To appear in the Proceedings of the Human Factors and Ergonomics Society 53nd Annual Meeting, 2009

Rapid Theory Prototyping: An Example of an Aviation Task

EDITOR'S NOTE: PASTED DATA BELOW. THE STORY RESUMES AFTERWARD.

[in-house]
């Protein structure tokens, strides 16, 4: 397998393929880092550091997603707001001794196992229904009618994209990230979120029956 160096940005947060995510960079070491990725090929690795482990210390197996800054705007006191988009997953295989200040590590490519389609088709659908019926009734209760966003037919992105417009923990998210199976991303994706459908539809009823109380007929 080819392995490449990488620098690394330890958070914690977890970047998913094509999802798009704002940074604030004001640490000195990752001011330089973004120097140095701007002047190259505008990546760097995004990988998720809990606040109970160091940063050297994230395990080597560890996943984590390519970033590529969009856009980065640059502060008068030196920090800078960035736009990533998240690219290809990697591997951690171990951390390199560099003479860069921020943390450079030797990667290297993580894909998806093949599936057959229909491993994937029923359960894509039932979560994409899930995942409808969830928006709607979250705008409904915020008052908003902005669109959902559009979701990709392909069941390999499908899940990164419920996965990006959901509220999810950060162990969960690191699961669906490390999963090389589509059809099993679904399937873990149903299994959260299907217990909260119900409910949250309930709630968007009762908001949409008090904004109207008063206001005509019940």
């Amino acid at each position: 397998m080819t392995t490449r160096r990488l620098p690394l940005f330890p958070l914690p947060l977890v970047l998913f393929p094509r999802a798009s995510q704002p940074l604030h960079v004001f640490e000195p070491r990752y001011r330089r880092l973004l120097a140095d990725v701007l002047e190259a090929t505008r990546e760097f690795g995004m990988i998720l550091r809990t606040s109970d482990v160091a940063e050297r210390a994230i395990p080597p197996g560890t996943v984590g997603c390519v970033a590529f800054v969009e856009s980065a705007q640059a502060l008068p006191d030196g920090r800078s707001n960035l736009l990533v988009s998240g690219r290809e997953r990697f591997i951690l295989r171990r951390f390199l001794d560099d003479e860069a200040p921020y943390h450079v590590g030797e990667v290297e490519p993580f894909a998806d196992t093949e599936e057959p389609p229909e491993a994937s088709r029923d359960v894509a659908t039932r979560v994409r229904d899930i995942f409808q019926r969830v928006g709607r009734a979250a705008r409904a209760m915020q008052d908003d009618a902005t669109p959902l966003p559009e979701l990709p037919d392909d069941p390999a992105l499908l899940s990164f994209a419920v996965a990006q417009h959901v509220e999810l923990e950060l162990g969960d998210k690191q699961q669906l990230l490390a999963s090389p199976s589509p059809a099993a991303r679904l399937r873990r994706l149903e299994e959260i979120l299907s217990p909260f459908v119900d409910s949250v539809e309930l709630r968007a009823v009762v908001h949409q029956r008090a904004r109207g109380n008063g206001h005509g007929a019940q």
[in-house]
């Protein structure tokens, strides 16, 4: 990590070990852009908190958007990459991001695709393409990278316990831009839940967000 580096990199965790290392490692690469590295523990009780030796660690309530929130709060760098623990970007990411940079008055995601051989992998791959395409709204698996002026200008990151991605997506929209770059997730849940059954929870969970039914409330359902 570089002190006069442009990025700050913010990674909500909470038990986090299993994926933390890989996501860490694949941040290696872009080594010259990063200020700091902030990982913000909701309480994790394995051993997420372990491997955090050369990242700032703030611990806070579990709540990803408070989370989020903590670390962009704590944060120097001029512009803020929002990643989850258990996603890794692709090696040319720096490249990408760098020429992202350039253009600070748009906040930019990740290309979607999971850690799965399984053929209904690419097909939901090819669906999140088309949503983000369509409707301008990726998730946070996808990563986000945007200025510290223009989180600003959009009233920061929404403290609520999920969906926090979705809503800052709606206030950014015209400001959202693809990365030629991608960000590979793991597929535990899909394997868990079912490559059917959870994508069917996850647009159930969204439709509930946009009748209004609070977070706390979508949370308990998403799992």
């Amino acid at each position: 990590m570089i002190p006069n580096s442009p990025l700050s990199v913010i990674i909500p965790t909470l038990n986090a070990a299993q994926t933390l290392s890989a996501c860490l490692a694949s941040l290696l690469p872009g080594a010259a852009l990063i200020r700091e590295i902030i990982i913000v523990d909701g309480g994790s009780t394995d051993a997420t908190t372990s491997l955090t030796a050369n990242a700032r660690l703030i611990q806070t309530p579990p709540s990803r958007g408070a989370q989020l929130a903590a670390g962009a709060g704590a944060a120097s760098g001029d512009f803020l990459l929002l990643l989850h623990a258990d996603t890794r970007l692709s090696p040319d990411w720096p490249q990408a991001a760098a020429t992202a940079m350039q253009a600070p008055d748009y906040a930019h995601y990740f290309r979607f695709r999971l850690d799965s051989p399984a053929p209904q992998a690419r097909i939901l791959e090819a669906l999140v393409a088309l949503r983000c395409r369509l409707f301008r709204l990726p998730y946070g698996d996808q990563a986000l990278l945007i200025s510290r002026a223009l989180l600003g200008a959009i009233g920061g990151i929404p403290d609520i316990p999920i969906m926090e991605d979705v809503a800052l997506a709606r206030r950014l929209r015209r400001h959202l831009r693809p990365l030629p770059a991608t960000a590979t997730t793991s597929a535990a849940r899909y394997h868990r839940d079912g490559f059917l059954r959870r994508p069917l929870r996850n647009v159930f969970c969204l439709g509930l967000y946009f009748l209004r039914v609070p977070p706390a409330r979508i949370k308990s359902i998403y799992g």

Bonnie E. John1 Marilyn Hughes Blackmon2 Peter G. Polson2 Karl Fennell2 Leonghwee Teo1 1 Human-Computer Interaction Institute, Carnegie Mellon University Pittsburgh PA 15213 USA {bej, teo}@cs.cmu.edu 2 Institute of Cognitive Science, University of Colorado Boulder, CO 80309 USA {blackmon, Peter.Polson}@colorado.edu, karlfennell@aol.com We present our experience using CogTool, a tool originally designed for ease of use and learning by nonpsychologist design practitioners, as a means for rapid theory exploration. We created seven iterations of a “model prototype” of an aviation task where each iteration produced errors that pointed to additional theory or device knowledge that should be incorporated to prevent those errors. This theory and knowledge was put into the next iteration by modifying the mock-up of the device, not by changing the implementation of the underlying cognitive model. This trick allowed us to rapidly change theory and knowledge and understand what must eventually migrate to the underlying cognitive model to provide general support for predictions of novice behavior in multi-step procedures with complex devices. INTRODUCTION Human performance models have been painstakingly constructed and validated by researchers in domains relevant to Human Factors for decades, but few practitioners routinely use modeling as a tool in their design and evaluation work. This has spurred several efforts to create tools that allow nonresearchers to achieve the benefits of modeling without investing as much time in learning to model and constructing each new model (Blackmon. et. al., 2005; John, et. al., 2004). The time advantage of these tools is achieved by adopting sets of assumptions that simplify theories of human interaction. The fact that the target users of these tools are practitioners, and that such tools simplify theory, may lead researchers to dismiss the utility of such tools for basic research in new domains and for developing or extending theory. In this paper, we present an example from the aviation domain that belies that conjecture; we demonstrate how using a practitioneroriented tool, CogTool, provides a platform for researchers to rapidly explore theory and knowledge requirements in a new domain. BACKGROUND CogTool was created to allow UI designers with a graphics design background to use the Keystroke-Level Model (KLM; Card, et. al., 1980). UI designers often express their designs in storyboards, with frames representing the states of the device, widget “hot spots” representing the interactive controls in the device, and transitions connecting widgets to frames representing the actions a user takes to accomplish a task. When a UI designer demonstrates the correct way to do tasks, CogTool turns these storyboards and demonstrations into ACT-R code (Anderson, et. al., 2004) that emulates the KLM, runs the code, and returns a prediction of skilled performance time for the task on that UI. This modeling-bydemonstration substantially reduced learning time and increased accuracy for novice modelers with no background in psychology, and showed an order of magnitude reduction in time for a skilled modeler to produce predictions on a new device and task compared to doing KLM by hand (John et. al., 2004). CogTool has been taught in HF and HCI classes at universities and professional conferences (e.g., HFES 2008, 2009) for several years and is used professionally by participants in these classes. CogTool is now being expanded to make predictions beyond the KLM. Teo and John (2008) reported an integration of CogTool, an Information Foraging Theory model, SNIFACT (Fu & Pirolli, 2007), and a minimal model of visual search (Halverson & Hornof, 2007), that produced predictions of exploration behavior. This expanded tool, CogToolExplorer, uses Latent Semantic Analysis (LSA; Landauer, et. al. 2007) to calculate semantic relatedness metrics to feed to SNIF-ACT. CogTool-Explorer uses the name of the task as the goal and the labels on the widgets in the storyboard as the terms to calculate semantic similarity. Our goal in this research is to expand CogTool-Explorer beyond text-only, encyclopedia-like websites and simple search tasks to predict exploration behavior on complex devices with multi-step procedures and expert domain knowledge, for example, flight automation systems in an airliner cockpit. After presenting an aviation task, we report our expansion into this new domain, using CogTool-Explorer to rapidly explore what new theory, cognitive mechanisms, and domain knowledge may be necessary to include in a general model of flight deck tasks. THE TASK AND DEVICE The task is to enter the landing speed (an approach reference speed) into the Boeing 777 Flight Management Computer (FMC) using the Control and Display Unit (CDU). This task is very frequent and an experienced commercial airline 777 pilot instructor (the fourth author) considers it an easy task for commercial airline pilots new to the Boeing 777 FMC. (Note that these pilots have been commercial airline pilots for many years before entering 777 training, but flight automation devices like the CDU may be new to them.)